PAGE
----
Joe Ingersoll shingling boat house
The keepers house, while on the exterior has been looking much better, has actually been taking a great deal of time. The major problem has been trying to solve the water leaks. In a climate where water can be driven up and into buildings, finding areas where the water is entering can be daunting.
Joe and Ken building boat house ramp >
The wall paper that was put up for the bed and breakfast has been removed, exposing original paint colours, sometimes vibrant colours that were mixed by one of the keepers, Grimmer Ingersoll. The original footprint for the house is slowly emerging with the removal of partitions installed for the bed and breakfast. The old windows are getting a facelift with new glazing and glass where needed. Storm windows will be manufactured in the new year. Only six original storm windows still exist and these will be copied. The original front door has been returned after being stored in the boat house. Doors that are missing from the kitchen cupboards have been built and chrome hardware purchased where it was missing. Milk glass globes for some of the ceiling light fixtures were purchased at the Habitat ReStore. While not the same shape, the style matches the era when the keepers house was built. Most wiring issues have been dealt with but some still exist. It has been a real challenge to keep new shingles on the roof, despite heroic efforts. The wind shear can be tremendous.
The wind decided that part of the railing on the deck built on the front of the keepers house was not required and the eastern section was "deconstructed", literally blown apart. It created an entirely different feeling for the deck and with a little work now allows access to the light house rather than having to walk back off the deck and around the house. While much larger than the original doorstep, the focus is now closer to the original intent with direct access from the keepers house to the light house.
Southern sun porch with original door re-installed.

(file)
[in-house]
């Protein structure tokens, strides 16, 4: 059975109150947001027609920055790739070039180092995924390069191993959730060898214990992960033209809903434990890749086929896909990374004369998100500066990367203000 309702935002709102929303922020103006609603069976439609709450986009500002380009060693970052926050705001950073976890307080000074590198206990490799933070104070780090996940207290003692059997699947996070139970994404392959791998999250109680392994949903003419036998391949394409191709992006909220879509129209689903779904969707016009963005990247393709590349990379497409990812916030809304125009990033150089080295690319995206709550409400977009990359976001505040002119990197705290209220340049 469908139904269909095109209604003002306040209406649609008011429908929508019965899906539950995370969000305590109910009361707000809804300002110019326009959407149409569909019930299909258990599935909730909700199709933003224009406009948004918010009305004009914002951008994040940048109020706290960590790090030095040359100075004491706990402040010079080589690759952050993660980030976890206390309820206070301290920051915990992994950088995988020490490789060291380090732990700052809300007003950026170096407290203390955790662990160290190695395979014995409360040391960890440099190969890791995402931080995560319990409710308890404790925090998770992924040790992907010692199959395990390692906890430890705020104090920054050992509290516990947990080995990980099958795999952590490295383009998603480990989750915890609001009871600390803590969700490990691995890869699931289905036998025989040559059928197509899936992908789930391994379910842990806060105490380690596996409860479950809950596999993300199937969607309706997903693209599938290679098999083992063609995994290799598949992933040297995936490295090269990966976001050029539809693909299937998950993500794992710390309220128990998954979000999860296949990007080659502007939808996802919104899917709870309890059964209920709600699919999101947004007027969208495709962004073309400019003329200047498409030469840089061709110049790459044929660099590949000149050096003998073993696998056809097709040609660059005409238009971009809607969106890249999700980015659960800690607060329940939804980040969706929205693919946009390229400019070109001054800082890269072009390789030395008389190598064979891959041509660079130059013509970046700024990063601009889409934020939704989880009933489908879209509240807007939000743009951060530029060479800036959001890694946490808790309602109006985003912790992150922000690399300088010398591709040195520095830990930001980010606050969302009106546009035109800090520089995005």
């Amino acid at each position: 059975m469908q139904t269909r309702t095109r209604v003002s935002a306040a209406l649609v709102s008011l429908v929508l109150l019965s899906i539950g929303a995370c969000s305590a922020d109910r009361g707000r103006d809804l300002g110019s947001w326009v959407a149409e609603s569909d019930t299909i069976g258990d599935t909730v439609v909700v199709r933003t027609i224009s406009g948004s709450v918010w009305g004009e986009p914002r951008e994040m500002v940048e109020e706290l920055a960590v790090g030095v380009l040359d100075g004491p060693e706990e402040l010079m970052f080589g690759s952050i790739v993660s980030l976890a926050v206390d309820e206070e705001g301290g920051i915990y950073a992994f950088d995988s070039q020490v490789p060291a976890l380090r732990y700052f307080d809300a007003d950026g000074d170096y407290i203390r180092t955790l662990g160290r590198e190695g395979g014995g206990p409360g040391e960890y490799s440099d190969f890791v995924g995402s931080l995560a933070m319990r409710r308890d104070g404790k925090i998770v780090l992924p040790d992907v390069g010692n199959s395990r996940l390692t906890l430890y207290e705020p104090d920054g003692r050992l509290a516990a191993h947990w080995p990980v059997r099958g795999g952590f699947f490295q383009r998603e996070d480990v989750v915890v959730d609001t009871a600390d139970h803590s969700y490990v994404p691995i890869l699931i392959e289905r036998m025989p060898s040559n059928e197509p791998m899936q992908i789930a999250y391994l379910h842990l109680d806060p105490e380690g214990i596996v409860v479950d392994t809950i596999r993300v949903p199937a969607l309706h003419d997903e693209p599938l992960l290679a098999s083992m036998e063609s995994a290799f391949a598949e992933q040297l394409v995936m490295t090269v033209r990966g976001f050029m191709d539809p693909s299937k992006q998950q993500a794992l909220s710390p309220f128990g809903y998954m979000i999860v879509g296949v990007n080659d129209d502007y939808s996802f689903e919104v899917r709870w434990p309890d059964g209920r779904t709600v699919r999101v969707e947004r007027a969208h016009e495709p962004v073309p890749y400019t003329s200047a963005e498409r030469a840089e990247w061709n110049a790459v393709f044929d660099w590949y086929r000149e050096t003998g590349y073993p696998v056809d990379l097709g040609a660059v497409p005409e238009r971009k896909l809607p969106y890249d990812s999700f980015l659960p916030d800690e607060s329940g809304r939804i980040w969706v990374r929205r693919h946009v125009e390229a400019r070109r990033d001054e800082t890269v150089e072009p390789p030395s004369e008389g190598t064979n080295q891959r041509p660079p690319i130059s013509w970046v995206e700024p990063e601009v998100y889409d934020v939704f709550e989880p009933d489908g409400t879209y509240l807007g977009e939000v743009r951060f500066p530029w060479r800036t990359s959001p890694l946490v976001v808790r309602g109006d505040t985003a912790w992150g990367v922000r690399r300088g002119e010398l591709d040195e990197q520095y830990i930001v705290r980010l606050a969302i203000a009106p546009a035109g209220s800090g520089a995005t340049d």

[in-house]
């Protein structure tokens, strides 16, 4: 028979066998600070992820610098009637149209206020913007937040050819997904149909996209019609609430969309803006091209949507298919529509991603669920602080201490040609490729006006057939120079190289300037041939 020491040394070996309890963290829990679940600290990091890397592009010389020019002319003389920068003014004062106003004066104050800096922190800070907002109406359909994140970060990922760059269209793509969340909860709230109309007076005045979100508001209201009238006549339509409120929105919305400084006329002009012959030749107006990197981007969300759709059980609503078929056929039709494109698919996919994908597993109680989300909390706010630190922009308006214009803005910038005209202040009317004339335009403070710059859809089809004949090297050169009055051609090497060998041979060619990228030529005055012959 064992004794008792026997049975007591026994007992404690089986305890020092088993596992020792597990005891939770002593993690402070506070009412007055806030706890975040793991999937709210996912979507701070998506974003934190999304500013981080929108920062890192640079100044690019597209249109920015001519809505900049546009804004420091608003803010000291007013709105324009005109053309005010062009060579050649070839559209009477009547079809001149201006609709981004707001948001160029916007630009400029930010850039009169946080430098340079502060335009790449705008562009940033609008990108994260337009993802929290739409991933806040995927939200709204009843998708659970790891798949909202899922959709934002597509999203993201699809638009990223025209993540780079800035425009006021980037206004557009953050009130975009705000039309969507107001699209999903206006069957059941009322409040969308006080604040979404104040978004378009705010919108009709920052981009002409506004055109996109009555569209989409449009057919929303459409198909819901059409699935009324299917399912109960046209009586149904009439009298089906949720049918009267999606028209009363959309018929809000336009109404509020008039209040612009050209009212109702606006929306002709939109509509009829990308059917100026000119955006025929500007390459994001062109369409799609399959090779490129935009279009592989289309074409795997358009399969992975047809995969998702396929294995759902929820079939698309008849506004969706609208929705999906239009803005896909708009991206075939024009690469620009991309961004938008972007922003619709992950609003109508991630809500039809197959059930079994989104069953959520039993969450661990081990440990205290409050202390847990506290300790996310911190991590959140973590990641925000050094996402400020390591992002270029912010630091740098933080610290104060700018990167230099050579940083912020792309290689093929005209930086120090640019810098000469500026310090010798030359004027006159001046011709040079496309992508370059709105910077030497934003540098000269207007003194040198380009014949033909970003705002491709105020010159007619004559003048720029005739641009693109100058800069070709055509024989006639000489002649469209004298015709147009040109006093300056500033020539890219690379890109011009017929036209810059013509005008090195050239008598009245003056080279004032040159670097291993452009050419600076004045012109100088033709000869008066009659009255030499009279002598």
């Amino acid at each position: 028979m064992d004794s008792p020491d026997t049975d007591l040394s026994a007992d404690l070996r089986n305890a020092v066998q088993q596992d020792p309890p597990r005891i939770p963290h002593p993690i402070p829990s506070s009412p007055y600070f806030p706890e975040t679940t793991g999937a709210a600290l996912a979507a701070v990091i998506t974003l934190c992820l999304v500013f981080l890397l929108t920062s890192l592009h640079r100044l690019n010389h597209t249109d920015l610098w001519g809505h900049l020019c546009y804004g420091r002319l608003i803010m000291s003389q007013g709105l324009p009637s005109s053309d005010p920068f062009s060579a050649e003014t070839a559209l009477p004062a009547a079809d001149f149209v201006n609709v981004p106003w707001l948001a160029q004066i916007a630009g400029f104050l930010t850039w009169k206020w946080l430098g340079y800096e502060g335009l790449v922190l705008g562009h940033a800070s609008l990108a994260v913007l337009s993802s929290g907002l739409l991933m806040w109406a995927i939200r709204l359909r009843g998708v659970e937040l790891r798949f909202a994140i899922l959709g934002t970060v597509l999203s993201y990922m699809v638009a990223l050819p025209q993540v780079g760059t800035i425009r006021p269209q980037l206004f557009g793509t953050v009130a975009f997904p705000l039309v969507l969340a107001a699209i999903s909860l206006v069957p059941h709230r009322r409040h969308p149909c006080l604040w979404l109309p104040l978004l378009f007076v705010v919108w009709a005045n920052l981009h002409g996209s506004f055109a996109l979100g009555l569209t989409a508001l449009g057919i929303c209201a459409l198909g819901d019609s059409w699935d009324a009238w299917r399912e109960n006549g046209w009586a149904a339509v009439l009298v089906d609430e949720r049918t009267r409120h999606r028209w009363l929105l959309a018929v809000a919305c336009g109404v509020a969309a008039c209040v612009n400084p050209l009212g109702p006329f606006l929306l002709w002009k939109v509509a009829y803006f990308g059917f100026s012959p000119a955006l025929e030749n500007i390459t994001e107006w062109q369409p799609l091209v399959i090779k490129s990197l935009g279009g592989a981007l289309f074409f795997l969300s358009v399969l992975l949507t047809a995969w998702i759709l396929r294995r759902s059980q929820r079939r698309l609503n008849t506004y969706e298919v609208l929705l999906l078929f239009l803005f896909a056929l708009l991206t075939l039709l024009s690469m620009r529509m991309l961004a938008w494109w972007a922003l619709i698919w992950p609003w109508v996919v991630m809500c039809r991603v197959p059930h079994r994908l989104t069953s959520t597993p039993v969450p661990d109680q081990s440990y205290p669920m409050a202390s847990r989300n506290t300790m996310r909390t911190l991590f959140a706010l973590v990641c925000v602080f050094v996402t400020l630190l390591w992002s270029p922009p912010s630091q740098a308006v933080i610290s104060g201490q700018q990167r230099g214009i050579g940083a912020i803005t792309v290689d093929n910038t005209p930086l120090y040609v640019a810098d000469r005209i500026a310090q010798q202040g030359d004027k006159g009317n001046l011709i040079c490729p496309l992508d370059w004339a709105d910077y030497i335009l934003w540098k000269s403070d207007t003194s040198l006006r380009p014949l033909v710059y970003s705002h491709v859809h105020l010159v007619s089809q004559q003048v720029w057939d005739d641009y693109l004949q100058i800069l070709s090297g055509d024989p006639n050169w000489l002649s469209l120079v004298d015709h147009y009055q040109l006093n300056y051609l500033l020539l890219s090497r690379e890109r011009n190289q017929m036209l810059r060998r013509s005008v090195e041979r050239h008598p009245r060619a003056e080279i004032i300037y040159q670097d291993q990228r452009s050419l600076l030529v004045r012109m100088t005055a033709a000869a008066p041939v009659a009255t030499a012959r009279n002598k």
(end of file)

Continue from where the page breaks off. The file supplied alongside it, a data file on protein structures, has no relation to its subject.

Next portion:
A big thank you has to be extended to Laurel Hinsdale, daughter of Grimmer Ingersoll, for lending some photographs of the interior of the house taken in the 1960s. Little details such as the kitchen counter top or ceiling light fixtures have been determined, including a picture of an old cook stove that was in one of the kitchens of the duplex. A similar stove was purchased from at a local business and will be installed once the kitchen is ready for it.
Because of the long distance to carry material or tools or remove refuse, creativity has been required at times. Whether walking out or back, seldom are hands empty. A well stocked tool kit is also emerging so the tool that you need isn't up the 54 steps.
It has been a treat spending so much time at Swallowtail. Weather conditions are always more extreme but the marine vista is marvellous. Whales, seals and seabirds are often seen and sometimes land birds such as Bohemian waxwings, gyrfalcon, peregrine falcon, bald eagles and others passing through. White-tailed deer are often seen on Lighthouse Road. Snow in the last week or so has changed the landscape and unlike most years, the snow has lingered.
Ken carrying pine along the path from the top of the hill.
April 19-20. Earth Day work weekend at Swallowtail. April 26-27 weather alternative.
May 24. Before the Mast Benefit Concert. Covert Hall. 7 pm.
July 1. Welcome Centre opens for the summer.
July 5. Lobster roll dinner and music (Fund-raiser). Grand Manan Curling Club. 6-9 pm. Reservations recommended.
July 7. Flag raising at Swallowtail to commemorate the 154th Anniversary. 2 pm weather dependent. Lighthouse Open House.
August 7. “A Tale of Two Lighthouses: The Saved & The Lost” (Swallowtail & Fish Fluke Point). Talk at the Grand Manan Museum. 7:30 pm. Laurie Murison and MJ Edwards.
August 15, 16, 17. International Lighthouse/Lightship weekend. Amateur radio operators set up at lighthouses and light ships around the world and attempt to communicate with each other via Ham Radio. Come join Sterling, Rick and Art at Swallowtail.